Without knowing specifics of the Moss Landing situation, Hatzell said overheating with batteries can be the result of manufacturing defects. A malfunction that results in use of a sprinkler system suggests a battery was not operating properly, she said.
“That is a last resort that you have sprinklers, you know, rain on your batteries,” Hatzell said.
The series of events marked a turnaround from last month. That’s when Vistra trumpeted the storage expansion at Moss Landing, with Vistra CEO Curt Morgan saying the site helps fill a “reliability gap” by storing excess daytime power and sending it to the grid when needed. Vistra said the facility’s total capacity of 400 MW/1,600 megawatt-hours made it “the largest of its kind in the world.” The company has said there’s the potential to further expand Moss Landing’s storage capacity, as well.
The Goldilocks temperature
Matthew Keyser, a senior engineer at the National Renewable Energy Laboratory, said grid storage is going through an evolution as more and more energy is being put into a smaller space with batteries.
He likened it to the Goldilocks fairy tale with different temperatures of porridge, as battery lives can fluctuate based on conditions including heat and voltage.
“Batteries don’t like to be too hot,” he said. “They don’t like to be too cold. They like to be just right.”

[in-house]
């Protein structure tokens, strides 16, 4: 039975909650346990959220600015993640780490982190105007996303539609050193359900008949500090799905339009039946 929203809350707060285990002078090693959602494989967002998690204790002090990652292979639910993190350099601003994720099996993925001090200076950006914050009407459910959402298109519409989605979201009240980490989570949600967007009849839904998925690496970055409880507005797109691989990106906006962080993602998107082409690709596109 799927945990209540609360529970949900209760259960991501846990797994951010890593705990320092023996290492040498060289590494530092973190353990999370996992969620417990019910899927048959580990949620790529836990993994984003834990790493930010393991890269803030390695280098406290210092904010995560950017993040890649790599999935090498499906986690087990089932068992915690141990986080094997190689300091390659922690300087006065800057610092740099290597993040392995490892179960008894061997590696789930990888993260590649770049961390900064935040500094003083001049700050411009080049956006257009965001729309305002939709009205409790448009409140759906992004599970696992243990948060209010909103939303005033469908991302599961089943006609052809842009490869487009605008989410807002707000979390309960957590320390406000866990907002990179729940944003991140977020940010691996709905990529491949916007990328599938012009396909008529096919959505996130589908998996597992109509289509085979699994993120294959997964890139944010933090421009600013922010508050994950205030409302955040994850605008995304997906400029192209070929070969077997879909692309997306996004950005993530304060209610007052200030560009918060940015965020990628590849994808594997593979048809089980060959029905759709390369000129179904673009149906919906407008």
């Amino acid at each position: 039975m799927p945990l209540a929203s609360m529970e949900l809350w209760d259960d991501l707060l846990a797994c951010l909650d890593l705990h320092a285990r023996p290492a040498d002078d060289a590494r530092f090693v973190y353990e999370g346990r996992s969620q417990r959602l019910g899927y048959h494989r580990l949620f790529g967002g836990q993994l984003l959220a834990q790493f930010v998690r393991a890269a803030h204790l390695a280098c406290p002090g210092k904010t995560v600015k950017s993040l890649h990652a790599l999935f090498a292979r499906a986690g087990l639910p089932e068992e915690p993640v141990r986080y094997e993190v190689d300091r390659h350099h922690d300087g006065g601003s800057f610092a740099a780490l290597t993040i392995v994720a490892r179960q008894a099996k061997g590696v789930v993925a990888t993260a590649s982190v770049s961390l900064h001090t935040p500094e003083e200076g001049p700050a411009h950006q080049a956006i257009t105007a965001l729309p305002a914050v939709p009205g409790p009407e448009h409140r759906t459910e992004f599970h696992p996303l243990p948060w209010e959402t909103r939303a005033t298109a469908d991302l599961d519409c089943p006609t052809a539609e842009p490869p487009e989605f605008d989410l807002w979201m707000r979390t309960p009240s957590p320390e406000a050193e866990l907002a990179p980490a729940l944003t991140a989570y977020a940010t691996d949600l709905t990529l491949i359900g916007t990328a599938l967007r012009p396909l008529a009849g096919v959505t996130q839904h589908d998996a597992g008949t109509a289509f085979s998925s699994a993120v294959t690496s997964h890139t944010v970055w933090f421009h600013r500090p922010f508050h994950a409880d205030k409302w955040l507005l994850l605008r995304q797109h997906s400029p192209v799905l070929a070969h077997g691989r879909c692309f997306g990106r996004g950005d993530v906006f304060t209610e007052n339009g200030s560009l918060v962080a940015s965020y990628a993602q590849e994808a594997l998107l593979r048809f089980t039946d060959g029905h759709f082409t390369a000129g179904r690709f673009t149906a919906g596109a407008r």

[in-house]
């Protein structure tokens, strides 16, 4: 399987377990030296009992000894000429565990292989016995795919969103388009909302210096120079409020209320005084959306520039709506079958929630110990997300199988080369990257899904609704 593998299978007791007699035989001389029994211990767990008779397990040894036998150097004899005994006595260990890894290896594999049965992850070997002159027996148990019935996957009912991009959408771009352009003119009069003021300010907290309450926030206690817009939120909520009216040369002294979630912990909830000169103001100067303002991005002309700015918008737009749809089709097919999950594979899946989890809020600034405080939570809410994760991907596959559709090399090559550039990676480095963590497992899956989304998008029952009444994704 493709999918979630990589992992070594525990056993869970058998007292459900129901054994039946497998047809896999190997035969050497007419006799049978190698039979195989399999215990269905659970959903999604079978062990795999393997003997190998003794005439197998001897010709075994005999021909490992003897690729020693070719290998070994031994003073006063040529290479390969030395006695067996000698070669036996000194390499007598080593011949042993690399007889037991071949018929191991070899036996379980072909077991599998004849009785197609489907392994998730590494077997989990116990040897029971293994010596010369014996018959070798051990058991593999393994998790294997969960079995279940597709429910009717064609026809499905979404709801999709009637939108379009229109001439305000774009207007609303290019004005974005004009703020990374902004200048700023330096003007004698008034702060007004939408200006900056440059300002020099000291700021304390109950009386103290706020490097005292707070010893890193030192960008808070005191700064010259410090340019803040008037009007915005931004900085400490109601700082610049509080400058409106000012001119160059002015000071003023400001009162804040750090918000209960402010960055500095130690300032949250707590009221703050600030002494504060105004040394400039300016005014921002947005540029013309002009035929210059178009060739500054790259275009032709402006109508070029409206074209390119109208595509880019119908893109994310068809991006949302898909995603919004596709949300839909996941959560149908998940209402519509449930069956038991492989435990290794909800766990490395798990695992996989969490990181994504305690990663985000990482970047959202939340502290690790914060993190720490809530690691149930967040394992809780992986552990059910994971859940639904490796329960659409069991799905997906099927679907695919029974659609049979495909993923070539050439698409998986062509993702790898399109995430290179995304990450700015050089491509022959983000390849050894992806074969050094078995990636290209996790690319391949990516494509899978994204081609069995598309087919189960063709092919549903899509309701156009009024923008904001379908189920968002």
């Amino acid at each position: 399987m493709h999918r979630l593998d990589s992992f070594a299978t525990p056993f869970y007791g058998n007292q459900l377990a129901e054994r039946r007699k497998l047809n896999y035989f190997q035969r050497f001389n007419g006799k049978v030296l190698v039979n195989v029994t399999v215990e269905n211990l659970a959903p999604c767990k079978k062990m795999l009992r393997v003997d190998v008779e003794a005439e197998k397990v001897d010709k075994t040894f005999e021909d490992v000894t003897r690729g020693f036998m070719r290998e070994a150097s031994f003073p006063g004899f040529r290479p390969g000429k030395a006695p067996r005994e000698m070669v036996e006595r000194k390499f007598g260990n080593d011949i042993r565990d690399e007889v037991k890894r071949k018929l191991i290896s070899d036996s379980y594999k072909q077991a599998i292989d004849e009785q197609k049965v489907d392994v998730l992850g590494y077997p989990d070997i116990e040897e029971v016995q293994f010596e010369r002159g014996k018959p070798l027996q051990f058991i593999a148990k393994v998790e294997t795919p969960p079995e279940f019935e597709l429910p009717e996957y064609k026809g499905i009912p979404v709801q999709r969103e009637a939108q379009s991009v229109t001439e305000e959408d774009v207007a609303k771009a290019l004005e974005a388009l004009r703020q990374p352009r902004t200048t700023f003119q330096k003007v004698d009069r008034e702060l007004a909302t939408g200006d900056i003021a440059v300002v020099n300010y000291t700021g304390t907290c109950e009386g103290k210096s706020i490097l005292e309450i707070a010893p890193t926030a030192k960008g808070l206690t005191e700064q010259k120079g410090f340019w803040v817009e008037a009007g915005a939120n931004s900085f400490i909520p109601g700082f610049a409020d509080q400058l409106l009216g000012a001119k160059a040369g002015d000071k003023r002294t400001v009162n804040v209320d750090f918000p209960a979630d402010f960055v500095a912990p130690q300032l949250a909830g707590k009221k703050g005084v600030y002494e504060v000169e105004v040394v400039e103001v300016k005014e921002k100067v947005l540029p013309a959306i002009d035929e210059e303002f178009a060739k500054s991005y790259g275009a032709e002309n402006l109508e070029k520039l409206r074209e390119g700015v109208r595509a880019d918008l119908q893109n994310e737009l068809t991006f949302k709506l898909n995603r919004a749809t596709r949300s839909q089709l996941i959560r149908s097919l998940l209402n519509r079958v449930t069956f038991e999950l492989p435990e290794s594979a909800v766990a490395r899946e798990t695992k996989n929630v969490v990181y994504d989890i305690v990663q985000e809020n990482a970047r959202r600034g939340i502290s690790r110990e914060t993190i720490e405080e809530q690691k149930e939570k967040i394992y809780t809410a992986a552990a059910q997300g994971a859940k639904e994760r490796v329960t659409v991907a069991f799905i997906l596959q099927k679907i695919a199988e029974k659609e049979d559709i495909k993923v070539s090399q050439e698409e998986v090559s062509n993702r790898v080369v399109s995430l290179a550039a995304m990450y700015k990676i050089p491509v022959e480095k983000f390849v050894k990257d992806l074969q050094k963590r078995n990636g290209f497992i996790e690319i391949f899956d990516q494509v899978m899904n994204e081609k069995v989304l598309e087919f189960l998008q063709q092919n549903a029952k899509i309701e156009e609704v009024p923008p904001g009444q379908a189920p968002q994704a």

According to Keyser, there are maybe one in 10 million defects among lithium-ion batteries — and that ratio should improve over time. But he said defects can have an impact with millions of batteries produced daily.
Hatzell said battery chemistry for energy storage is being reimagined right now — or at least reexamined.
“Looking at materials that are more thermally stable is definitely a direction that needs to be … propelled forward for these particular applications where you have thousands and thousands of batteries,” she said. “We just know that they heat up.”
California has seen some tight grid conditions in recent years amid heat and wildfires, and it has sought to push ahead with more energy storage (Energywire, Sept. 9). So the overheating at Moss Landing didn’t go unnoticed.
Anne Gonzales, a spokesperson for the California Independent System Operator, said via email that “the outage caused no overall impacts to the stability of the bulk electric system.”
“While we don’t comment on the performance of specific generators in our system, losing any source of energy at a critical time of the year can be challenging,” Gonzales said. “One of any number of resources could make up for the reductions, depending on energy bids coming into the market at the time.”
Terrie Prosper, a spokesperson for the California Public Utilities Commission, said in a statement that the regulator is “looking into the incident.”
Jason Burwen, interim CEO of the U.S. Energy Storage Association, said in a statement that professionally designed and installed battery systems incorporate “rigorous safety standards with modern monitoring systems.” Industry members are dedicated to having safe and reliable operations, he added.